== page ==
Medina Lake down 4 feet from just last month

SAN ANTONIO – Tourist and business traffic has slowed down at Medina Lake.

While the water reservoir is a summer go-to spot for boating, water skiing, fishing and kayaking, water levels have quickly tanked.

Mike Candrall, owner of Wallys Watersports, is worried about the lower lake levels.

“I’ve seen the traffic going by my shop on the road-front, you know, it’s down 80%,” Candrall said. “(There are less) people coming out here to enjoy the lake because half the lake is gone.”

The drought and continued irrigation by farmers has contributed to the low water levels. Medina Lake’s current capacity is down to only 15%, a steep decline from just a month ago.

“It went down four feet in just May,” Candrall said.

Candrall and those who live and work in Medina constantly keep up with the data published by the Texas Water Development Board. With no chance of rain, they fear it will be as bad as it was in 2013. At that time, the lake was as low as 3.7% full.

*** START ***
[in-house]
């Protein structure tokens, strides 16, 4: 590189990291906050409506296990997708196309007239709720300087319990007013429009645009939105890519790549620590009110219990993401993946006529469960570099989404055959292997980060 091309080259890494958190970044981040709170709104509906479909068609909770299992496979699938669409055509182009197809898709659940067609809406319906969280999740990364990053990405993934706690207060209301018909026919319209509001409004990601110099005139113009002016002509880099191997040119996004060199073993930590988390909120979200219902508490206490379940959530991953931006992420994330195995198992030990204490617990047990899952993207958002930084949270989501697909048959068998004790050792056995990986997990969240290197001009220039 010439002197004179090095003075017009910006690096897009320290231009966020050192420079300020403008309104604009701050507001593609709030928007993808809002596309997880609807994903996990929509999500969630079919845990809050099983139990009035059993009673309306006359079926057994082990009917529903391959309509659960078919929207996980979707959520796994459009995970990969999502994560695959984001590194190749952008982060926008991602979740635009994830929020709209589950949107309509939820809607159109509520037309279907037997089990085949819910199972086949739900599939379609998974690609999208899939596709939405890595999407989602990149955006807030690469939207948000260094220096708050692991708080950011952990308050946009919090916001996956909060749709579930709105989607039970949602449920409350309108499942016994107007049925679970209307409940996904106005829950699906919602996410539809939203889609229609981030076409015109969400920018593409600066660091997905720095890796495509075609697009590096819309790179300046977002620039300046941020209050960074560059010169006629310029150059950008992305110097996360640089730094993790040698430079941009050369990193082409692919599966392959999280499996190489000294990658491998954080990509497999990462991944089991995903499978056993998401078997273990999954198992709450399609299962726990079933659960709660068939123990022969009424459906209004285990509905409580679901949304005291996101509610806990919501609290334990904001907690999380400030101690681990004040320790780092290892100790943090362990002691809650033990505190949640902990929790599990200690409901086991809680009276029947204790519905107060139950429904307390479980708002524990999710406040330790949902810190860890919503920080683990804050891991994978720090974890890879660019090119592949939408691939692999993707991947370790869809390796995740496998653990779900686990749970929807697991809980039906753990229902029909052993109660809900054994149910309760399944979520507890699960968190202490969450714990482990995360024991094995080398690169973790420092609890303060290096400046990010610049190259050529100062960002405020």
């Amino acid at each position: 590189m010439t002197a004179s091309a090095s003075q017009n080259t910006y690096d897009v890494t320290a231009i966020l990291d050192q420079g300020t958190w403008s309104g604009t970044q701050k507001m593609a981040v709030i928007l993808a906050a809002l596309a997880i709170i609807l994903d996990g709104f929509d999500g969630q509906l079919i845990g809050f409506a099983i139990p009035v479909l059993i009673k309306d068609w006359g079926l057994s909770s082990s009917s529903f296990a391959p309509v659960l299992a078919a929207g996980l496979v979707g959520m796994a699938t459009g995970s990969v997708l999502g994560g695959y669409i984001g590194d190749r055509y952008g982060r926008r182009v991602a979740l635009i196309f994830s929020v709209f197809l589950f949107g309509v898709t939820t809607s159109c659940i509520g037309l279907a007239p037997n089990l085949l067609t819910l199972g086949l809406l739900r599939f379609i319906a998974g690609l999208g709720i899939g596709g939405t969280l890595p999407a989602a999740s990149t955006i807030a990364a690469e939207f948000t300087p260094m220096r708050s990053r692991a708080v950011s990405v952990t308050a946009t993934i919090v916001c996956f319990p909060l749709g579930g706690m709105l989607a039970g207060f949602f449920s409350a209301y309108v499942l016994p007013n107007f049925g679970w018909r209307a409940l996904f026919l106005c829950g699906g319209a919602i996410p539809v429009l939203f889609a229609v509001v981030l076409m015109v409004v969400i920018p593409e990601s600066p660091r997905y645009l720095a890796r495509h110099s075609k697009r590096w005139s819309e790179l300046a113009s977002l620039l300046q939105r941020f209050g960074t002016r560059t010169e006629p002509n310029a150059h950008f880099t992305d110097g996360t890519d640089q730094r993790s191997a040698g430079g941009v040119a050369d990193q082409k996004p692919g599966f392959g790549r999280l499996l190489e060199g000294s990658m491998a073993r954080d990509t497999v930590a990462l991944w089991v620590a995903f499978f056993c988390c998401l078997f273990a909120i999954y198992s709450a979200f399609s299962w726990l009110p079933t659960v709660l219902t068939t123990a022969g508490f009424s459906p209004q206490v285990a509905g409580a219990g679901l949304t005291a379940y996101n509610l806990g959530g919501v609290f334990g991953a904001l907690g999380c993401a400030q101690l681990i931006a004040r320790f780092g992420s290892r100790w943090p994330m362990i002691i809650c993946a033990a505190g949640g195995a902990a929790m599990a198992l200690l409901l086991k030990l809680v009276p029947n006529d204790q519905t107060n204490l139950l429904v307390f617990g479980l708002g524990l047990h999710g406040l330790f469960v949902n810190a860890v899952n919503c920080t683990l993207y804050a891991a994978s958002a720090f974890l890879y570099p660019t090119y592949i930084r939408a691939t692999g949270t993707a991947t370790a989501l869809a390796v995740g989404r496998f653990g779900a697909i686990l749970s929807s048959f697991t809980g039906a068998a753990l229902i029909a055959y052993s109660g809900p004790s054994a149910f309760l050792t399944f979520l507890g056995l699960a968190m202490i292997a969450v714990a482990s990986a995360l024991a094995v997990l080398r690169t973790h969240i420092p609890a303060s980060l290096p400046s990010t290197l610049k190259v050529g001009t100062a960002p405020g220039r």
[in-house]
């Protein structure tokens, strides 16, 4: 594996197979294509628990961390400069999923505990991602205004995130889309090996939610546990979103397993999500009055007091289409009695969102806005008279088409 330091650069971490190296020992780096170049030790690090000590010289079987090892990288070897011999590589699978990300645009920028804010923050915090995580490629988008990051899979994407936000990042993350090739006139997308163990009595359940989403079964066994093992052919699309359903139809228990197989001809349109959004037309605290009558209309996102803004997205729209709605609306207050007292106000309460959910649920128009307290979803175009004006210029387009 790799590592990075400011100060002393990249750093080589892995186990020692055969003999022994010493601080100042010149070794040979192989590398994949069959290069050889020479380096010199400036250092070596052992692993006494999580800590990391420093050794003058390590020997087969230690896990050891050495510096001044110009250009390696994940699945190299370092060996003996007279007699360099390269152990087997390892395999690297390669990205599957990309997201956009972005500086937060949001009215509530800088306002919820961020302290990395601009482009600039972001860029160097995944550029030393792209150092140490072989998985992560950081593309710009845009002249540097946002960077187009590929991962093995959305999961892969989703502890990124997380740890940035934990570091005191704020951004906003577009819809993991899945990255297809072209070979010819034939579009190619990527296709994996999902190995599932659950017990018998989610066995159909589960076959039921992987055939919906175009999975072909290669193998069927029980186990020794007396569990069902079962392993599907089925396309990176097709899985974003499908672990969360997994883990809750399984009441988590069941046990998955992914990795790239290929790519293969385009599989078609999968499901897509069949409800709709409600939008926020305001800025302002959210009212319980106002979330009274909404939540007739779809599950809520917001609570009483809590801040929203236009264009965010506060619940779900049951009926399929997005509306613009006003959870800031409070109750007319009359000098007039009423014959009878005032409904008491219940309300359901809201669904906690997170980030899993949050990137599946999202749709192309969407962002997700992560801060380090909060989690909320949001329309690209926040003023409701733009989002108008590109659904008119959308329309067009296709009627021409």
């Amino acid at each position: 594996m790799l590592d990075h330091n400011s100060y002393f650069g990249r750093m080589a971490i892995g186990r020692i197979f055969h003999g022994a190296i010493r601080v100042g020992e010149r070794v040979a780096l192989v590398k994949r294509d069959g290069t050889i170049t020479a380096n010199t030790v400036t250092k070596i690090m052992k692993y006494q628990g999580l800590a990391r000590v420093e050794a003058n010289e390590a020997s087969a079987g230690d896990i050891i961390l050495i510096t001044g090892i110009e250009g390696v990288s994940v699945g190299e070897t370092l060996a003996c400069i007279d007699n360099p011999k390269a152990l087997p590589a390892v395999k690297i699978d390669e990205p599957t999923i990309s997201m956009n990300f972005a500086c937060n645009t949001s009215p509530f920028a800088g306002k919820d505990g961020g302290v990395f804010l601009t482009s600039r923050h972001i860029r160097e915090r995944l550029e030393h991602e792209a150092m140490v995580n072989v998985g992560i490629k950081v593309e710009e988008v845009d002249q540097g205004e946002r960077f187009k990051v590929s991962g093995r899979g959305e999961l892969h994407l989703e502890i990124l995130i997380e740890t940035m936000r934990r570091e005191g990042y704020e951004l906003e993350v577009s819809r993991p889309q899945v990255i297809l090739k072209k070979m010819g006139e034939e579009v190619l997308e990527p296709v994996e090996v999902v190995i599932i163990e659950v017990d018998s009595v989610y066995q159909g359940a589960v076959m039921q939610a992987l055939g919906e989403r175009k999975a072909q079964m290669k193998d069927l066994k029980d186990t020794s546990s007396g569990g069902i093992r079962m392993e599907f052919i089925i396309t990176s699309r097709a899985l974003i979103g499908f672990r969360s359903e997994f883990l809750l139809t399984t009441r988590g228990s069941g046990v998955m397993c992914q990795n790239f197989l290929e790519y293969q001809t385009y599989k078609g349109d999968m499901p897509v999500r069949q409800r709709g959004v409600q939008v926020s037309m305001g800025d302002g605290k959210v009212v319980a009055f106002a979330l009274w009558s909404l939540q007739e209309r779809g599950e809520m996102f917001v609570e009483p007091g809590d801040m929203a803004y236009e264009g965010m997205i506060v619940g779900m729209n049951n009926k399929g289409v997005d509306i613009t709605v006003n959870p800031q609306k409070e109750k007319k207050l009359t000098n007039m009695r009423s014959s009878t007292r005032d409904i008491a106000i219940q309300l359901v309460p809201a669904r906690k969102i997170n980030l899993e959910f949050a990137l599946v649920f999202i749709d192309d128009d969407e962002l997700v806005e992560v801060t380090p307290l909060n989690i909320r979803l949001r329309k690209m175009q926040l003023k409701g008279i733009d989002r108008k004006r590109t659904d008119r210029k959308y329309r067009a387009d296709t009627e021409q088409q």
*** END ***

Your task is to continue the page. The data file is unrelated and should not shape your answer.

Candrall now has to carefully navigate on foot through a long stretch of dry rock to reach his boat dock.

“We would be under water right now in the truck if the water was full,” he said.

Not far from his dock are a cluster of boat docks that currently sit on limestone. Candrall said many have taken their boats to other lakes, including Canyon Lake. And while he doesn’t blame them, it has had a negative impact on businesses like his.

“It definitely hurts,” he said. “I mean, I’m trying to keep a positive attitude, but, you know, it’s tough. Luckily, my kayaks and my ski school do really good. But (when it comes to boat) storages and (in) the shop selling water skis and inner tubes and stuff like that, (it hurts).”

While it’s normal for levels in the reservoir to fluctuate, Candrall and others want preventative action to be implemented at Medina Lake. Currently, the managing agency is Bexar-Medina Atascosa Counties Water Control And Improvement District No 1.

“The only thing I can see that’s ever going to help us, is that there is a conservation level put on,” Candrall said. “My thought is that somebody puts a conservation level on this. Like, maybe (once the water reduces to) 50%, 60% of (capacity)… stop the flow. Now, I’m all for the farmers, but they’re going to end up losing water, too, because it wasn’t conserved earlier.”

For now, Candrall can only hope for a major rain event to help restore Medina Lake.

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